Standards Update, IEEE 1003.4: Real-time Extensions

Doug Gwyn gwyn at
Sat Sep 29 02:00:33 AEST 1990

Submitted-by: gwyn at (Doug Gwyn)

In article <540 at usenix.ORG> brnstnd at (Dan Bernstein) writes:
>You must convince us that open() makes sense for everything that might
>be a file descriptor, ...

open() provides a mechanism for obtaining the object's handle ("file
descriptor") in the first place.  The argument is really about whether
there ought to be more than one way to originate such a handle.  (dup(),
fork(), etc. merely propagate a handle obtained by other means.)  It is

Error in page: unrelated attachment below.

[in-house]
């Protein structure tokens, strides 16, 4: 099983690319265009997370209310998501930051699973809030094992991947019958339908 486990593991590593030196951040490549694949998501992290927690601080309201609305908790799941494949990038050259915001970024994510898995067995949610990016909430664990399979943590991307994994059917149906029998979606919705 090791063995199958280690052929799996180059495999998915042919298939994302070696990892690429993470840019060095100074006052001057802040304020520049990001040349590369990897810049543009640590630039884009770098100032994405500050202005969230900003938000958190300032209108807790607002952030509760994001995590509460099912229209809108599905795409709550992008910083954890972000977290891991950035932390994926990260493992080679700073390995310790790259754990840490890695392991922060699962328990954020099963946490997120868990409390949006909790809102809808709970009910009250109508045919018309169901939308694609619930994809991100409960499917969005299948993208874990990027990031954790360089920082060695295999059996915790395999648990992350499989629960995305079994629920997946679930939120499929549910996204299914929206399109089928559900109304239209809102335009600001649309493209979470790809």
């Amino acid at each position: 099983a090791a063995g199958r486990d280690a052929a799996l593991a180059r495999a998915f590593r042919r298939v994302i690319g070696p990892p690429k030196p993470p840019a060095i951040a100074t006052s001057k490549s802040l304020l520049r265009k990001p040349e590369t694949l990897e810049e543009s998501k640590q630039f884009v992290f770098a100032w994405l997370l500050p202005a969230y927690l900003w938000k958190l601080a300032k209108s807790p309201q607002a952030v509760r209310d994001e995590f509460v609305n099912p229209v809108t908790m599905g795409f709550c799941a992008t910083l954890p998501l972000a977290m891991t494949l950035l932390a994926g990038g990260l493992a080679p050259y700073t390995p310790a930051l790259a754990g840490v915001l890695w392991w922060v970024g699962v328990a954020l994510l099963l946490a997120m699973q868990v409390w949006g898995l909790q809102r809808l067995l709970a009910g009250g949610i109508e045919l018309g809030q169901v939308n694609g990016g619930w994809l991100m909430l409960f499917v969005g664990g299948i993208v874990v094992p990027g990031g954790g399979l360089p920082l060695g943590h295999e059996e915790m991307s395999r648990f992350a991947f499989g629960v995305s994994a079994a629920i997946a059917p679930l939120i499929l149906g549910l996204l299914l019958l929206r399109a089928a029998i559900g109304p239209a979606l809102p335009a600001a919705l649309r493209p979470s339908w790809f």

possible, as I described over a year ago in the now-defunct
comp.unix.wizards newsgroup, to design a UNIX-like operating system
where "it takes a handle to get a handle".  However, UNIX is definitely
not like that.  From a software engineering viewpoint, if a single
mechanism for originating handles will suffice, then that is the best

The hierarchical filesystem serves a useful function that you neglected
to mention:  It provides "nodes" at which objects have an opportunity
to contribute to decisions during interpretation of pathnames.  For
example, a directory node plays a very important organizational role,
a device driver node acts like a "portal", nodes act as mount points,
and so on.  Without an identifiable node structure the system would be
severely emaciated.  Indeed, Plan 9 exploits this even more heavily
than does UNIX.

Volume-Number: Volume 21, Number 145

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